What is Ray Bradbury's tone about the rocket men?
Tone, of course, is an author's attitude towards his or her subject. I am intrigued by your question because more than one of the stories within The Illustrated Man collection by Ray Bradbury concerns the "rocket men" you mention in your question. In reality, though, that doesn't matter because Ray Bradbury's tone toward any of "the rocket men" you ask about is always the same: it is a tone of both disillusionment and disagreement.
There are three stories in question all of which contain the aforementioned "rocket men": "The Rocket," "The Rocket Man," and "Kaleidoscope." In the former story, a guy wastes his savings in order to simply pretend or "simulate" a real rocket trip because he can't pay for a real one. The author, Ray Bradbury, reveals his tone indirectly through the happenings of the story. In "The Rocket Man" a husband leaves his wife and family time and time again in order to go back to the alluring "drug" of the stars. Humanity is left behind for the romantic ideal of starlit space. Again, Bradbury shows his own thoughts indirectly by showing that no good comes from this husband's space travel. The latter story, "Kaleidoscope," all of the "rocket men" here are thrown tragically into space (to certain death) when their spaceship explodes. Here, Bradbury reveals his thoughts in the character of Hollis who realizes that the illusion of dreams can't constitute a memory of reality. One of the best quotes that sums up the tone is about the mother in one of the stories who is steeped in reality (as opposed to the "dreams" of the "rocket men"):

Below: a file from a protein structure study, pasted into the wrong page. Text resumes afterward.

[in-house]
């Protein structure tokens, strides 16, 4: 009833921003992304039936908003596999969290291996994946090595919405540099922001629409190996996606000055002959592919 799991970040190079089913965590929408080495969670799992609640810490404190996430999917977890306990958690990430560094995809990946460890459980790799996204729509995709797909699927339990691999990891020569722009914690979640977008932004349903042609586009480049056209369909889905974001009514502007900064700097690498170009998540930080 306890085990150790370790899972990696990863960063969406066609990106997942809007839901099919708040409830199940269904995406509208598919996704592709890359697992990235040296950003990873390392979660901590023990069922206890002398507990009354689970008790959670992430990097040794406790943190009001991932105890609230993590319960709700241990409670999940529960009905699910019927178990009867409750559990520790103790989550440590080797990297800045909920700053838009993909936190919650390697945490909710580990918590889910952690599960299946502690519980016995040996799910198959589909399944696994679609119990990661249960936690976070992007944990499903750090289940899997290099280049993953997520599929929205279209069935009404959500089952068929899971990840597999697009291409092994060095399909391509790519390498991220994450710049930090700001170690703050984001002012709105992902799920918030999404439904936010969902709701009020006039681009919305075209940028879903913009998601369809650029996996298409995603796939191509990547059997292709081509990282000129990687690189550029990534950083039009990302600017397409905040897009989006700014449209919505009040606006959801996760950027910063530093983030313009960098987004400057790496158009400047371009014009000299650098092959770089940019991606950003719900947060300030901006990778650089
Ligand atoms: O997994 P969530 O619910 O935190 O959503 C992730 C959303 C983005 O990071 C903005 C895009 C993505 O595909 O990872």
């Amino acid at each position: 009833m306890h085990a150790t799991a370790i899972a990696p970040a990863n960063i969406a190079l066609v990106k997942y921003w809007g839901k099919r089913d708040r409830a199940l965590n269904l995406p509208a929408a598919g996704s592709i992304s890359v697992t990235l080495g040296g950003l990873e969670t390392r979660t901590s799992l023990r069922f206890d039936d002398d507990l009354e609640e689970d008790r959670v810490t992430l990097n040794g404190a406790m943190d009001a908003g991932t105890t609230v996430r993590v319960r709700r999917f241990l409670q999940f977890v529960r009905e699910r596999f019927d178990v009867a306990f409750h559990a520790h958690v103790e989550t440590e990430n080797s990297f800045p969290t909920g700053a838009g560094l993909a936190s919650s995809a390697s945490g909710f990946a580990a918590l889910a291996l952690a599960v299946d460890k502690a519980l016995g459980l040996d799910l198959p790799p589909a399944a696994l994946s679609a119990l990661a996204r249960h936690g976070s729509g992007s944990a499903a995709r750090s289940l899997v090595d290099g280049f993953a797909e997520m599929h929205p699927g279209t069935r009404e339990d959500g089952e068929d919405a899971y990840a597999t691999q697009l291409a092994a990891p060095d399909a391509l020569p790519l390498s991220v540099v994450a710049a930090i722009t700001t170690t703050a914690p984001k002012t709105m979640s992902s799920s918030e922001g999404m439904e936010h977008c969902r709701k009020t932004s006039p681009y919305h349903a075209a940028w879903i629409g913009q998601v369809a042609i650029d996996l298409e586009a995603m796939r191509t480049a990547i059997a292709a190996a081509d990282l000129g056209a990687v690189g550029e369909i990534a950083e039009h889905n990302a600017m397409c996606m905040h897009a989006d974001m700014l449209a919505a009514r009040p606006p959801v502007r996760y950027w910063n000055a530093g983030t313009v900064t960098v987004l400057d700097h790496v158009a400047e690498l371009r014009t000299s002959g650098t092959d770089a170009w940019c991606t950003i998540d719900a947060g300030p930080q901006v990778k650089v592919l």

Mother wasn't afraid of the sky in the day so much, but it was the night stars that she wanted to turn off, and sometimes I could almost see her reaching for a switch in her mind, but never finding it.
In conclusion, it's important to note that no matter which story you are referring to, Bradbury's tone remains the same: one of disagreement or disillusionment towards the "rocket men" and their space travel. This leads to a further idea that the simpler the life is, the better for the human race.